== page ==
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USWNT roster bubble is shrinking ahead of 2023 World Cup

AUCKLAND, NEW ZEALAND - JANUARY 21: Taylor Kornieck #20 of the United States scores her goal and celebrates during a game between New Zealand and USWNT at Eden Park on January 21, 2023 in Auckland, New Zealand. (Photo by Brad Smith/ISI Photos/Getty Images)

As the U.S. women’s national team approaches the SheBelieves Cup this month, the clock is ticking for players on the bubble to make an impact before head coach Vlatko Andonovski names his 23-player roster for the 2023 World Cup.

It’s difficult to predict both fitness and form before July, and there will be players who make their returns and others who will become unavailable in the upcoming months. But Andonovski has been honing a small group for months rather than casting a wide net.

The coach’s roster has remained mostly the same over the course of multiple international windows, which begs the question: Just how close is the SheBelieves roster to the group that will travel to New Zealand in July?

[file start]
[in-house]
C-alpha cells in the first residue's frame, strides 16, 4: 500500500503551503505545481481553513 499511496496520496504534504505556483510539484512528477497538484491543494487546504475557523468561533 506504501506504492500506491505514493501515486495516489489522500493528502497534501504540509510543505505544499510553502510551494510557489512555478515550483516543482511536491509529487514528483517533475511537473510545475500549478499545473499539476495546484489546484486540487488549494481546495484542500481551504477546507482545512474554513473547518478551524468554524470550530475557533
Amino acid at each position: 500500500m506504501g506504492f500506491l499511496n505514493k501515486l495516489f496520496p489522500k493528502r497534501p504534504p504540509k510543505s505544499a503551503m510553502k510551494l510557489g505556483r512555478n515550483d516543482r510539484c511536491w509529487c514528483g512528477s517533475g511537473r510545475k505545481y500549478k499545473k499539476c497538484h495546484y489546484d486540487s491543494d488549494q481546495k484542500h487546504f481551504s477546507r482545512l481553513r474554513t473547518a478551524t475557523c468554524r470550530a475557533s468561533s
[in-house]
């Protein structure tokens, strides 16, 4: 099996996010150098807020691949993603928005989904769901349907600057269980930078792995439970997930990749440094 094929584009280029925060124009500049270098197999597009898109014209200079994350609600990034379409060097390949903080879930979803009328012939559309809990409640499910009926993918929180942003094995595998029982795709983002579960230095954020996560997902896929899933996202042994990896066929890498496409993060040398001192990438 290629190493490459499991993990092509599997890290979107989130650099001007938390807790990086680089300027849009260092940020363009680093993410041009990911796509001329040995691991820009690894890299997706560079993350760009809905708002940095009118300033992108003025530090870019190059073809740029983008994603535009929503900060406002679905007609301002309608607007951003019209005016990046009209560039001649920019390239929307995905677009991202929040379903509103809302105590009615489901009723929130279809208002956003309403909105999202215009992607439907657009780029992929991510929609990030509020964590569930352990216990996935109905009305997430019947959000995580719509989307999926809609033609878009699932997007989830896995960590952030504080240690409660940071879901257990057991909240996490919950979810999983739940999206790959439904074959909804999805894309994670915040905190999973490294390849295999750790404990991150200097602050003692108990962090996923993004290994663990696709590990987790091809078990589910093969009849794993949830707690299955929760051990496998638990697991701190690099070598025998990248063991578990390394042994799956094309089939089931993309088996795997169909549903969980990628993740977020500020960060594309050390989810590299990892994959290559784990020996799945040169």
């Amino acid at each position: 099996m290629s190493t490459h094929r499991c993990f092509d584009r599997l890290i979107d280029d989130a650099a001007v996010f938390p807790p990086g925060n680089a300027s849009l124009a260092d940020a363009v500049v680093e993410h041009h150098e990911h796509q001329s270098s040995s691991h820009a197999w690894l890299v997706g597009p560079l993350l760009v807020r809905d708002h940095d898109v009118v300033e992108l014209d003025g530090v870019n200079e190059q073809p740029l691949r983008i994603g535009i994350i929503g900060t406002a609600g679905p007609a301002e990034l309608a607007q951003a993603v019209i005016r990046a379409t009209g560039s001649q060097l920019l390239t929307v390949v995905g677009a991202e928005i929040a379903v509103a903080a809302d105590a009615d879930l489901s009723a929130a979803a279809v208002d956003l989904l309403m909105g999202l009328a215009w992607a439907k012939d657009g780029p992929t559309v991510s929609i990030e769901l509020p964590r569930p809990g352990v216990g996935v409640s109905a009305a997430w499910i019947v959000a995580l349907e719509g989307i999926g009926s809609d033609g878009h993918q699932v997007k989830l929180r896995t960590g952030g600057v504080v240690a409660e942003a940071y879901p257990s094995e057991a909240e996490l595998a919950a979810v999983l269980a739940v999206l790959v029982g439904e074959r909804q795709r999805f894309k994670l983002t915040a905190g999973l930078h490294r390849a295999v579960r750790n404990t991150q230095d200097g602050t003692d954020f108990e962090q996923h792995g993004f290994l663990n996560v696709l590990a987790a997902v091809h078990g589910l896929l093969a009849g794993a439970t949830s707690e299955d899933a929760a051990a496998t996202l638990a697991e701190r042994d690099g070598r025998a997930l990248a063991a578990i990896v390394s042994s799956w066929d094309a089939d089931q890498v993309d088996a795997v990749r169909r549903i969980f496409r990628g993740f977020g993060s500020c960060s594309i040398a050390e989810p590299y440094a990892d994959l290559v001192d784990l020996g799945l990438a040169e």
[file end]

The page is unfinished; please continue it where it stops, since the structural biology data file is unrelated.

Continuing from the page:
The SheBelieves roster includes the same three goalkeepers from both the November and January rosters: Alyssa Naeher, Casey Murphy and Adrianna Franch.

Naeher and Murphy have been alternating starting roles since the beginning of 2022, though Naeher has started in bigger matches like the Concacaf W Final against Canada. Andonovski has prioritized Murphy’s development, and she now has more appearances in a U.S. jersey than Franch despite only joining the team after the Tokyo Olympics.

Frankly, there doesn’t appear to be much variance in the cards here. Naeher and Murphy are clearly being built up as the No. 1 and No. 2 goalkeepers going into the World Cup, leaving a roster battle for No. 3, which is primarily a training role. Franch leapfrogged Spirit goalkeeper Aubrey Kingsbury for the third spot after a stellar NWSL season, but she has yet to see the field in the four friendly matchups she’s been available for since November.

If league and training form carry into roster selections this summer, there will likely still be room for Kingsbury or the other two keepers most recently in USWNT camp, Bella Bixby and Jane Campbell. If they impress enough and Franch’s performances dip, one of them could sneak onto the roster. Outside of that small caveat, this position is just about wrapped up.

Crystal Dunn is fully back in the mix after giving birth to her son last May. (Ion Alcoba/Quality Sport Images/Getty Images)